There’s a lot of debate these days on the “right” way to teach.
Should one be a “sage on the stage” or a “guide on the side”?
My answer is “yes!”
I engage my students with multiple modes of instruction — one minute they may be learning definitions and theorems involving matrix multiplication through a mini-lecture, but the next they may be moving around the room and rolling dice to simulate a real-life Markov chain. They engage in productive struggle as they investigate the world of math, and they experience the thrill of discovery as they see why math works the way it does.
Each student is unique in their abilities and experiences, and I differentiate my instruction accordingly, designing my lessons and activities so that every student has the opportunity to attain understanding and succeed.
And, of course, it’s no secret that I get excited about mathematics — my voice and my motions convey the enthusiasm I have for teaching math as well as math itself. And that enthusiasm is often contagious!
The technology available today provides me with a unique opportunity to make math come alive for my students. Through computer programming, students can come to understand mathematics as not just something they learn, but something they interact with, even something they can create.
Gone are the days when students could only imagine what a given curve or surface might look like. With software like GeoGebra and Desmos, my students can see it with their own eyes, but even more importantly, they can play with it, explore it, tweak it — really get to know it.
Figures are no longer confined to a textbook, but instead gain a life of their own. A trapezoid camouflages itself as a triangle; an ellipse’s focus goes to infinity and comes out the other side; a curved line zooms in until it appears virtually straight.
I encourage my students to uncover the relationships between seemingly disparate objects, and in doing so, they create knowledge that is meaningful, knowledge that is their own.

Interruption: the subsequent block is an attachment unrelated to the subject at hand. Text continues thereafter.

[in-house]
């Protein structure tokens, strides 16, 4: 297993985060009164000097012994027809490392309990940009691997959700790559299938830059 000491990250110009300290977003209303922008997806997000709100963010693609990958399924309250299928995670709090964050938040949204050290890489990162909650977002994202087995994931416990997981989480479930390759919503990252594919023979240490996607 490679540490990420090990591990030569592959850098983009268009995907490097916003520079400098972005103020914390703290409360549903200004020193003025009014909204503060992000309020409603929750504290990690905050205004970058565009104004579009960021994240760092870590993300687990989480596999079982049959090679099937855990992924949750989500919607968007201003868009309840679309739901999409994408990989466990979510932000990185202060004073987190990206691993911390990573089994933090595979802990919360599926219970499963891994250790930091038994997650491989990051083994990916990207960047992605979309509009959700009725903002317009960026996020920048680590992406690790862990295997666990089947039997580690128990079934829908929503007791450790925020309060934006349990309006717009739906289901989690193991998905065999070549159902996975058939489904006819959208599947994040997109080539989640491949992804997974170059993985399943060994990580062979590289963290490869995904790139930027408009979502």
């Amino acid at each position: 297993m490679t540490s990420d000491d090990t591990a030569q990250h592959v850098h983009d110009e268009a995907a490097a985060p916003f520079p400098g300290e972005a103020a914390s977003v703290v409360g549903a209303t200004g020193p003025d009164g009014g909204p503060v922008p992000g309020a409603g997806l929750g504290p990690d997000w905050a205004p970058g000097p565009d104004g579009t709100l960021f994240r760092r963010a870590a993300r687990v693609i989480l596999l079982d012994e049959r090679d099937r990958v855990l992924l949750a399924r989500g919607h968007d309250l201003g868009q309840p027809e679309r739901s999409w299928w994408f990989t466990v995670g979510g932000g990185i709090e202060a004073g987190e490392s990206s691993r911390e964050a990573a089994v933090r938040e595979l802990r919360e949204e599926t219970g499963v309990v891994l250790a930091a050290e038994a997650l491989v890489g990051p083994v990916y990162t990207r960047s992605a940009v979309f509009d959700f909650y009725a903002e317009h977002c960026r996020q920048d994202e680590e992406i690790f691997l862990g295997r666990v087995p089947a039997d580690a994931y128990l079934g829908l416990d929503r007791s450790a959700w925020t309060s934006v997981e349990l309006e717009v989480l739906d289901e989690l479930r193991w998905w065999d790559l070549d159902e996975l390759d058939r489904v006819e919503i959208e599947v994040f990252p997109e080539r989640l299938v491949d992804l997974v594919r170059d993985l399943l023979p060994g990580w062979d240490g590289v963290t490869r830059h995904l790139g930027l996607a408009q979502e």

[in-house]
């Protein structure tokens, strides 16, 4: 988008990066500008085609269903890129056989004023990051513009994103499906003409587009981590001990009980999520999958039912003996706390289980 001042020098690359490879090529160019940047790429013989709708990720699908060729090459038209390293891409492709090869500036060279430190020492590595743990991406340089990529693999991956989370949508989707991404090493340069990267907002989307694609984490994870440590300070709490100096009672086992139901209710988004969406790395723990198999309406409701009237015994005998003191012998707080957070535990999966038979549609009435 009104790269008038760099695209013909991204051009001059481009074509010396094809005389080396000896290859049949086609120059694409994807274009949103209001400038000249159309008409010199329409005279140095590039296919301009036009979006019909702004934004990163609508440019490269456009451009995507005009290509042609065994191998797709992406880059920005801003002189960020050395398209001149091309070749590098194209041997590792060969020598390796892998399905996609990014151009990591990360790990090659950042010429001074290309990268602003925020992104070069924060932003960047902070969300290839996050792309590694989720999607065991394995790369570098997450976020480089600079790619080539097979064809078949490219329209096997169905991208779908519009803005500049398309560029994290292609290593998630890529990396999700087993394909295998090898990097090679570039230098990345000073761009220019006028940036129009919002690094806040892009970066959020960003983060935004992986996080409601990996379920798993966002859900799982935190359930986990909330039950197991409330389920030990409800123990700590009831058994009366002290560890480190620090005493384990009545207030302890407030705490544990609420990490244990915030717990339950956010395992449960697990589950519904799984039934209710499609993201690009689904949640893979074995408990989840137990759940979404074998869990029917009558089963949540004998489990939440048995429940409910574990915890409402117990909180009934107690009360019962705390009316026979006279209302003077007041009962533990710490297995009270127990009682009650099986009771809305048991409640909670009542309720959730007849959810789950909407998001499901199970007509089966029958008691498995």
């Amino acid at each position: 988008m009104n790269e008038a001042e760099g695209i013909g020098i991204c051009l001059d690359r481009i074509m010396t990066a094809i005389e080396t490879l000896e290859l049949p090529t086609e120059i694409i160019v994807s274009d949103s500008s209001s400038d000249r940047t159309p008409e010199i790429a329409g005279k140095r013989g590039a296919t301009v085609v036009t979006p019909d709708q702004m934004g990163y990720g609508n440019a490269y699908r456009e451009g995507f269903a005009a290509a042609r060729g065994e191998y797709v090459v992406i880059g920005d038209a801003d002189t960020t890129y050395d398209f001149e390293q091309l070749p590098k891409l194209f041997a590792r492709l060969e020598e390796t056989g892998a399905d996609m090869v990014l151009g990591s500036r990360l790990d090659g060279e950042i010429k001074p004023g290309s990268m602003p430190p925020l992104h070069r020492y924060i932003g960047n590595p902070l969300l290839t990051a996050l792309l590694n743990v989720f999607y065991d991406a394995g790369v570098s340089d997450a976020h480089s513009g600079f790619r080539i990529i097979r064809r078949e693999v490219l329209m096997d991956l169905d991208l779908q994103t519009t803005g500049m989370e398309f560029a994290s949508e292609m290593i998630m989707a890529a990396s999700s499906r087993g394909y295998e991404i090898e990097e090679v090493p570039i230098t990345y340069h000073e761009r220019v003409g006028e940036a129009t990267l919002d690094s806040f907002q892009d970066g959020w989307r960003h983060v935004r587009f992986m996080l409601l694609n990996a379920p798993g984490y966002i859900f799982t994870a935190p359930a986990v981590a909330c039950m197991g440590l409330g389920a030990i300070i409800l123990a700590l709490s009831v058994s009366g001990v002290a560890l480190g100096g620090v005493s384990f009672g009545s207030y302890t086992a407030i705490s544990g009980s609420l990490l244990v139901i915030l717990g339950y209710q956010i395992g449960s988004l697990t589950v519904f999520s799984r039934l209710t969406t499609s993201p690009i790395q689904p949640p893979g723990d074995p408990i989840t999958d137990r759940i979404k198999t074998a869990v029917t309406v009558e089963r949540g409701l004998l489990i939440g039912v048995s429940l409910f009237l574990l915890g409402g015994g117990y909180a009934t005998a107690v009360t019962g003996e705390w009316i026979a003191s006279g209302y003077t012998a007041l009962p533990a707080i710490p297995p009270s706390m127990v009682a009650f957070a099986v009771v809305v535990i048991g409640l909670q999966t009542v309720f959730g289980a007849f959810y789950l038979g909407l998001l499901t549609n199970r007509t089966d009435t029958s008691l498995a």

Give a student a formula, and they can do math.
Teach a student where the formula comes from, and they can understand math.
Never do I teach a topic without delving into exactly why it works. Rote memorization and mnemonic tricks can only get students so far — to excel in mathematics, students need to truly understand the concepts and procedures.
I’m not interested in having my students regurgitate the sine of an angle. I’d much rather have them know what the sine of an angle is and be able to visualize the location of that angle — that way, not only are they more likely to correctly compute the value, but they know what it means and can see how it relates to other problems and real-world situations.
It’s even more important that students learn to connect the dots, to approach a problem from multiple viewpoints. The distance formula, the absolute value function, the Pythagorean theorem, and the graphs of a circle and of a sphere may seem on the surface like a multitude of things to have to remember, but when students realize that they’re all manifestations of the same concept, each one explains and reinforces the others, ensuring that students never forget any of them.
All too often, math is viewed as a collection of expressions and equations, facts and formulas.